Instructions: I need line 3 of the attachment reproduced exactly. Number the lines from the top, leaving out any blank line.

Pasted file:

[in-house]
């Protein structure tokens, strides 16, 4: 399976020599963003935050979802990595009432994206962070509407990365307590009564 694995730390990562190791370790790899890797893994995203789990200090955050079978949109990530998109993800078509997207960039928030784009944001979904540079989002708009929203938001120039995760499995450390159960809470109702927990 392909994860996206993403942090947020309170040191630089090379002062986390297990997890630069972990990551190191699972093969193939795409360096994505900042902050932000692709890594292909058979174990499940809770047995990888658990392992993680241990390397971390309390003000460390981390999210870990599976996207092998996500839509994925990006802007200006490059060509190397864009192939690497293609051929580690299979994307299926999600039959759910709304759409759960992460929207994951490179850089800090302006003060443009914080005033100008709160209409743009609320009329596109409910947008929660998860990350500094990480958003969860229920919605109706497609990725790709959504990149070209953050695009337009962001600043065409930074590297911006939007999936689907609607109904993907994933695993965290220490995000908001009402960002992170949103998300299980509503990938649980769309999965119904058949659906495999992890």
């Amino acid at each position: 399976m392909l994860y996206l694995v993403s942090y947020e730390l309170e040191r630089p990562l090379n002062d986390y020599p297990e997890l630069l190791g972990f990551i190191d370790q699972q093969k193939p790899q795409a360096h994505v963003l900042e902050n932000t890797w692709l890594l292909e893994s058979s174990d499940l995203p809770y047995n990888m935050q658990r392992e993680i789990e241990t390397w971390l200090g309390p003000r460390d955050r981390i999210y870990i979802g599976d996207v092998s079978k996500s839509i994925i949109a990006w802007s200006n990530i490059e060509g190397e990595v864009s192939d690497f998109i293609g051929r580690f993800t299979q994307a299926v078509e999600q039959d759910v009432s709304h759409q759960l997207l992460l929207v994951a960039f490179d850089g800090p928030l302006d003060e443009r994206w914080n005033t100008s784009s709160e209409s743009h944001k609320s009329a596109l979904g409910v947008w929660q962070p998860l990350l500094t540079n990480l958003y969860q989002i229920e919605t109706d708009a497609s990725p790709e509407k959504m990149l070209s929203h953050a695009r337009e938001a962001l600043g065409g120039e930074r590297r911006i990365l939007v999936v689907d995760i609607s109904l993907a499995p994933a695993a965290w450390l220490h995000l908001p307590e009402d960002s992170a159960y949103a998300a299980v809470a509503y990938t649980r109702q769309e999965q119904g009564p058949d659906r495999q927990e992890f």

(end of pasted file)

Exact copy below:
């Amino acid at each position: 399976m392909l994860y996206l694995v993403s942090y947020e730390l309170e040191r630089p990562l090379n002062d986390y020599p297990e997890l630069l190791g972990f990551i190191d370790q699972q093969k193939p790899q795409a360096h994505v963003l900042e902050n932000t890797w692709l890594l292909e893994s058979s174990d499940l995203p809770y047995n990888m935050q658990r392992e993680i789990e241990t390397w971390l200090g309390p003000r460390d955050r981390i999210y870990i979802g599976d996207v092998s079978k996500s839509i994925i949109a990006w802007s200006n990530i490059e060509g190397e990595v864009s192939d690497f998109i293609g051929r580690f993800t299979q994307a299926v078509e999600q039959d759910v009432s709304h759409q759960l997207l992460l929207v994951a960039f490179d850089g800090p928030l302006d003060e443009r994206w914080n005033t100008s784009s709160e209409s743009h944001k609320s009329a596109l979904g409910v947008w929660q962070p998860l990350l500094t540079n990480l958003y969860q989002i229920e919605t109706d708009a497609s990725p790709e509407k959504m990149l070209s929203h953050a695009r337009e938001a962001l600043g065409g120039e930074r590297r911006i990365l939007v999936v689907d995760i609607s109904l993907a499995p994933a695993a965290w450390l220490h995000l908001p307590e009402d960002s992170a159960y949103a998300a299980v809470a509503y990938t649980r109702q769309e999965q119904g009564p058949d659906r495999q927990e992890f």